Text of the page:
In the Spring of 2019, the Kluge-Ruhe Aboriginal Art Museum at the University of Virginia received a donation of a hundred or so fiber objects from Louise Hamby, an anthropologist who has spent many decades researching fiber work in Arnhem Land, located in the northeast corner of Australia’s Northern Territory. From this donation, an exhibition was put together by six undergraduate students, with significant guidance from both Hamby and visiting fiber artists Lucy Malirrimurruwuy Waṉapuyŋu and Anna Ramatha Malibirr. The exhibition, called With Her Hands: Fiber Art from Gapuwiyak, honors the artistic excellence of fiber work, as well as the ingenuity and accomplishment of women makers.

In the EuroAmerican art world, fiber works have traditionally been placed into the categories of “craft” and “women’s work.” Aboriginal bark paintings produced by men, for example, have been given precedence as both artistic masterworks and as indexes of cultural knowledge, and it is only recently that “craft” forms such as those in With Her Hands have gained recognition for their artistry. Yolŋu people, however, do not subscribe to the same western binaries that separate art and craft. Instead, art objects and practices are part of everyday life and constitute one of the central sites of cultural knowledge in the form of ceremony, daily use, and kinship relationships.

Missionaries arrived in Arnhem Land in the early twentieth century, bringing with them the tastes and needs of the European market. They encouraged Yolŋu fiber artists to alter their techniques and materials—eliminating ochre paint, flattening mats, introducing coiling—in order to make their art more desirable for consumers, and also to bring women makers more in line with western Christian standards of production. Arnhem Land fiber artists integrated these new styles into their practice, in order to take part in larger markets and to produce new and innovative forms.

The fiber art that is produced in Gapuwiyak today preserves many of the practices and meanings that existed before the arrival of missionaries; traditions that will continue to be passed down to future generations of artists. Along with these traditional foundations, women also bring new elements—materials, techniques and forms—that draw on the techniques they have learned for market demands. This fusion has resulted in unique functional bathi (container forms) such as string bags and twined and coiled baskets, as well as striking ornamental forms such as the crocodile and dolly-dolly figures.

During a three-week visit to the Kluge-Ruhe, Lucy, Anna and Louise taught everyone first-hand about the production and meaning of the works in the show, some of which were made by Lucy many years ago. Their knowledge and skill has been an invaluable resource to the curators as they studied fiber art from Gapuwiyak and brought the exhibition to life, and also to the creation of this video. Something especially important that I came to understand during this time is how much there is to learn about each individual artwork—each piece tells the story of a person, a family, a community, a land, and a culture.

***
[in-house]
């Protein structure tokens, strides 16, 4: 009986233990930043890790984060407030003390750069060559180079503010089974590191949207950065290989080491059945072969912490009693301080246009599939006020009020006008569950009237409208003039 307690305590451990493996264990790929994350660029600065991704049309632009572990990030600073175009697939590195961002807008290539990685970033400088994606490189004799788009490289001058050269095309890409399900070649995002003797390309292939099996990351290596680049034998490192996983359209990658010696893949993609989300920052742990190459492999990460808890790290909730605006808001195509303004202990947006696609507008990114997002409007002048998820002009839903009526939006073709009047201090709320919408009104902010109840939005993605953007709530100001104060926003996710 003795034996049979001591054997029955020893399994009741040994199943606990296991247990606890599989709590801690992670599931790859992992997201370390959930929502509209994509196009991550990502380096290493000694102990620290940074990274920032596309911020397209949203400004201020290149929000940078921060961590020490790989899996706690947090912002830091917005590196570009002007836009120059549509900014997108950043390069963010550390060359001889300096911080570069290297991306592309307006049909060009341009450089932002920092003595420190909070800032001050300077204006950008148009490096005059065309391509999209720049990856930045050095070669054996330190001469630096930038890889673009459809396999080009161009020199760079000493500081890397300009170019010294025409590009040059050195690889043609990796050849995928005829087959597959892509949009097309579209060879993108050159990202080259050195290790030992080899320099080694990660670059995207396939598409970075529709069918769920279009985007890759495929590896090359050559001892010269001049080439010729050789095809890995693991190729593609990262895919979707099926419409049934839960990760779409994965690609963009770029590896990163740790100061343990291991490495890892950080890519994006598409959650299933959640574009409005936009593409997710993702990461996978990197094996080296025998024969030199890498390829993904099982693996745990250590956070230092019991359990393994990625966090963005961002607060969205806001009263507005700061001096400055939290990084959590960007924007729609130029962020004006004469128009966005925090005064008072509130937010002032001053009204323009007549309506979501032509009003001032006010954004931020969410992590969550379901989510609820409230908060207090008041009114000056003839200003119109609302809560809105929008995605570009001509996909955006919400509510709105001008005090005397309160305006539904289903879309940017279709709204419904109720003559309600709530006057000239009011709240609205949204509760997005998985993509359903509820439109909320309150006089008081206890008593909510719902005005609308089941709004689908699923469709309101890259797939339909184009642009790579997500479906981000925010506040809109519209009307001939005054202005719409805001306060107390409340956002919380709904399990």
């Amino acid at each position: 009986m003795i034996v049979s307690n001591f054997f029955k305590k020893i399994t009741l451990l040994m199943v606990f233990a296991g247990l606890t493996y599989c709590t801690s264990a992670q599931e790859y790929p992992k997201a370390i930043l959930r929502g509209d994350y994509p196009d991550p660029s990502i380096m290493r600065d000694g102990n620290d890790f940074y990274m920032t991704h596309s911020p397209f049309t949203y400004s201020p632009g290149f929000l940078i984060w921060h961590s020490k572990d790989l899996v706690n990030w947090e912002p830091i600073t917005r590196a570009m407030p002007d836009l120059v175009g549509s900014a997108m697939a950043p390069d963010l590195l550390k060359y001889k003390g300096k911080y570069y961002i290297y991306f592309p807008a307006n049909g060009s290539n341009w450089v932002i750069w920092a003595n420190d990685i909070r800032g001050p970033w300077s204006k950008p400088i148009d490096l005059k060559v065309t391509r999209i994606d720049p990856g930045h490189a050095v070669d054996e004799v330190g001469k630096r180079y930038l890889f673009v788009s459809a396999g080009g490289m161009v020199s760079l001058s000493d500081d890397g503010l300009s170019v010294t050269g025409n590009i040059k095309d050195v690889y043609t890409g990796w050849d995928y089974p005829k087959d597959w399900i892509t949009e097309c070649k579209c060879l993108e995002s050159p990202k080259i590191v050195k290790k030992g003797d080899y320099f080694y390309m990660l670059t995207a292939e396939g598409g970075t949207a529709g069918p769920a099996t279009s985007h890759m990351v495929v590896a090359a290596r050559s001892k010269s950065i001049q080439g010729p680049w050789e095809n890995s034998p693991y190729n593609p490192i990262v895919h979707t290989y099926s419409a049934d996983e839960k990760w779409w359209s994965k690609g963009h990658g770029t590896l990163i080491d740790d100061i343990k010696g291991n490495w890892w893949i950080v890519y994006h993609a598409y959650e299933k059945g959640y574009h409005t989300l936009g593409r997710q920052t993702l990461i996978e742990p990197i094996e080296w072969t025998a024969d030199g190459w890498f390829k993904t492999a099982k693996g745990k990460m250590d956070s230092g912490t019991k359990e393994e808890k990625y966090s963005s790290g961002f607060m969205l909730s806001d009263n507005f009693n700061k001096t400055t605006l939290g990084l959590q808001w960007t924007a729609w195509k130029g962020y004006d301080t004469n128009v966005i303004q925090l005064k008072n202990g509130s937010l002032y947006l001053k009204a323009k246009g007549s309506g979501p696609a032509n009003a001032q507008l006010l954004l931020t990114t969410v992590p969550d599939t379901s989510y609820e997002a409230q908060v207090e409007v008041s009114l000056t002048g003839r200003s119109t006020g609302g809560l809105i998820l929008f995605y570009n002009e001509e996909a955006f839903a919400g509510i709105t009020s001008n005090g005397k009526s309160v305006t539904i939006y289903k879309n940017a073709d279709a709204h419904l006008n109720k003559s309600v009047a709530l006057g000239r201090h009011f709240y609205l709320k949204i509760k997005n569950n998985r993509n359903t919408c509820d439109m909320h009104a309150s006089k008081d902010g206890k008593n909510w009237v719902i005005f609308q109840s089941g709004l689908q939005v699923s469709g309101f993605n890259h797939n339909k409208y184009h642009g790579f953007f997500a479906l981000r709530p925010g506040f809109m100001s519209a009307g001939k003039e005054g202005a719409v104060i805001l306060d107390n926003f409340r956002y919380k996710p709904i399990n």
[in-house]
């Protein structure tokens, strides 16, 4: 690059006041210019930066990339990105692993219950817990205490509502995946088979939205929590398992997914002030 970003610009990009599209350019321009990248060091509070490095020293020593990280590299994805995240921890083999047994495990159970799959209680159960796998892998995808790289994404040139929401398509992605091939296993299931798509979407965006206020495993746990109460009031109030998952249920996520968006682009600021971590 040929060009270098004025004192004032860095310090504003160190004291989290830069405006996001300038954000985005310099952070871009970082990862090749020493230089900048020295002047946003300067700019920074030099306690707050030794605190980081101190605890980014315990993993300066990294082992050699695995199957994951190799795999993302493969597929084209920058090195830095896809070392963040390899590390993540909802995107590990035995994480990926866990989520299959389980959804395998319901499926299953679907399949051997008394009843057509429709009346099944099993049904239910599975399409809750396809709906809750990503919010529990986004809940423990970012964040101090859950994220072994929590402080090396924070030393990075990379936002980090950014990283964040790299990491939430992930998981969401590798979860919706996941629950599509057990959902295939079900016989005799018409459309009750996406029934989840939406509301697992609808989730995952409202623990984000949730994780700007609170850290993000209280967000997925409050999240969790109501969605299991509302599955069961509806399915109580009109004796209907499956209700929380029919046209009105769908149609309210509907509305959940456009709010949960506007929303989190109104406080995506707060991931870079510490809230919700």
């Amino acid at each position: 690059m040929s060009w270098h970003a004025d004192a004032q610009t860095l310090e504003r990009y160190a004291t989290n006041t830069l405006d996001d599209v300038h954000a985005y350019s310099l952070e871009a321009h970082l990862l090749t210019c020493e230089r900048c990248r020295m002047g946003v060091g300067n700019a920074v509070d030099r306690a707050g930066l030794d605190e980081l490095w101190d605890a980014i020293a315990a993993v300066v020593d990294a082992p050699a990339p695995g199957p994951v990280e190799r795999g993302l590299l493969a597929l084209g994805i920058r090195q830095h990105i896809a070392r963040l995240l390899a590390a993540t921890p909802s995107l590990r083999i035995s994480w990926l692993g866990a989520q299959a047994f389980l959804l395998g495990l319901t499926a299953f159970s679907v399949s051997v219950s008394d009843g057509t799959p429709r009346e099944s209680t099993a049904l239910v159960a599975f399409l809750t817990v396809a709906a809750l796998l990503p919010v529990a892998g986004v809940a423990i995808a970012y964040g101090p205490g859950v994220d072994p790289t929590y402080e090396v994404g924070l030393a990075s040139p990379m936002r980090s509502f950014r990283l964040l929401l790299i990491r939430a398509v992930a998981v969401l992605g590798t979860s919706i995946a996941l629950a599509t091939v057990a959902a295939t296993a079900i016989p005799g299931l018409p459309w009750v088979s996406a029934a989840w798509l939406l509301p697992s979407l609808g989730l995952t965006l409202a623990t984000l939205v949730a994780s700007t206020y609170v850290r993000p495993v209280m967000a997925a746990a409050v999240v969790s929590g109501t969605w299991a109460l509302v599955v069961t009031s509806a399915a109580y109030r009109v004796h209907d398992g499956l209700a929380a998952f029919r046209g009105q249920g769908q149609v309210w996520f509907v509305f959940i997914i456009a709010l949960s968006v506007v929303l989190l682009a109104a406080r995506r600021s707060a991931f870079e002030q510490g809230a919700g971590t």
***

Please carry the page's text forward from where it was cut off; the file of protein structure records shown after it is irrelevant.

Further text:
Additional Reading

Hamby, Louise. 2010. Containers of Power: Women with Clever Hands. Richmond, VIC: Utber and Patullo.

Hamby, Louise. 2001. Art on a String: Threaded Objects from the Central Desert and Arnhem Land. Sydney: Object-Australian Centre for Craft and Design.

Isaacs, Jennifer. 1980. Australian Dreaming: 40,000 Years of Aboriginal History. Lansdowne Press.

Mason, Otis Tufton. 1976. Aboriginal American Indian Basketry: Studies in Textile Art Without Machinery. Brand: Peregrine Smith, Inc.

Morphy, Howard. 1991. Ancestral Connections: Art and an Aboriginal System of Knowledge. Chicago: University of Chicago Press.

Project Contributors

Cassie Davies

Cassie Davies

MFA Candidate, Creative Writing

Cassie Davies is a writer and editor from London. Her writing has appeared in the Telegraph, Financial Times, Literary Review, Spaces, ArtSlant, Times Literary Supplement, Columbia Journal, among others. She is currently a Poe/Faulkner Fellow in Fiction at the University of Virginia. She will graduate in May 2020.

Additional Credits

Louise Hamby (center) with artists Anna Ramatha Malibirr (left) and Lucy Malirrimurruwuy Wanapuŋu (right). Photo: Tom Cogill.

I am so grateful to Louise Hamby for donating this incredible collection of fiber art to the Kluge-Ruhe Museum, and to, Anna Ramatha Malibirr, Lucy Malirrimurruwuy Waṉapuyŋu, and Silke Roth (former manager of the Gapuwiyak Culture and Arts Centre), for their willingness to answer my questions. It has been a gift to spend time with, learn about, and work with these artists.